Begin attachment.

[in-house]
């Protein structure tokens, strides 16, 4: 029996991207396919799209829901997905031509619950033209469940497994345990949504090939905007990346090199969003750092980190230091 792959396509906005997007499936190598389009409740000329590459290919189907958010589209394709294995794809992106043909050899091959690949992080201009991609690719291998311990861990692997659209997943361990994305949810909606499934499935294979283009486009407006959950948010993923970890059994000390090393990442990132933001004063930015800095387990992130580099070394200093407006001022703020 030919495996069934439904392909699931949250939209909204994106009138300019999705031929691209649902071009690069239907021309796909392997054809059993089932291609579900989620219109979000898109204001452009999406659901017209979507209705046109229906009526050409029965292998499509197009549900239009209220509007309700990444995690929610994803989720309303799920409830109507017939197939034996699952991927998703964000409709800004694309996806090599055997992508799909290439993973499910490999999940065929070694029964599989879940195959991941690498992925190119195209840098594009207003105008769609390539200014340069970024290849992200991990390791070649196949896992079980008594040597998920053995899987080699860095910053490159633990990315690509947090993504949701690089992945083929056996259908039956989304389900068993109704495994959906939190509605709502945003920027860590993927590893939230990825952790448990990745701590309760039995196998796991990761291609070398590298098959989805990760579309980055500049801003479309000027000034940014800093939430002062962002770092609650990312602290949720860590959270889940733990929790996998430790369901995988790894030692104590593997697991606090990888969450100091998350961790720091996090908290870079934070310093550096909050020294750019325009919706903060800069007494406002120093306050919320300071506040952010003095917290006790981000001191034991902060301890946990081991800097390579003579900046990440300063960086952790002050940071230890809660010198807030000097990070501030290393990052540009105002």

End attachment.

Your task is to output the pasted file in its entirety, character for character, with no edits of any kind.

[in-house]
């Protein structure tokens, strides 16, 4: 029996991207396919799209829901997905031509619950033209469940497994345990949504090939905007990346090199969003750092980190230091 792959396509906005997007499936190598389009409740000329590459290919189907958010589209394709294995794809992106043909050899091959690949992080201009991609690719291998311990861990692997659209997943361990994305949810909606499934499935294979283009486009407006959950948010993923970890059994000390090393990442990132933001004063930015800095387990992130580099070394200093407006001022703020 030919495996069934439904392909699931949250939209909204994106009138300019999705031929691209649902071009690069239907021309796909392997054809059993089932291609579900989620219109979000898109204001452009999406659901017209979507209705046109229906009526050409029965292998499509197009549900239009209220509007309700990444995690929610994803989720309303799920409830109507017939197939034996699952991927998703964000409709800004694309996806090599055997992508799909290439993973499910490999999940065929070694029964599989879940195959991941690498992925190119195209840098594009207003105008769609390539200014340069970024290849992200991990390791070649196949896992079980008594040597998920053995899987080699860095910053490159633990990315690509947090993504949701690089992945083929056996259908039956989304389900068993109704495994959906939190509605709502945003920027860590993927590893939230990825952790448990990745701590309760039995196998796991990761291609070398590298098959989805990760579309980055500049801003479309000027000034940014800093939430002062962002770092609650990312602290949720860590959270889940733990929790996998430790369901995988790894030692104590593997697991606090990888969450100091998350961790720091996090908290870079934070310093550096909050020294750019325009919706903060800069007494406002120093306050919320300071506040952010003095917290006790981000001191034991902060301890946990081991800097390579003579900046990440300063960086952790002050940071230890809660010198807030000097990070501030290393990052540009105002």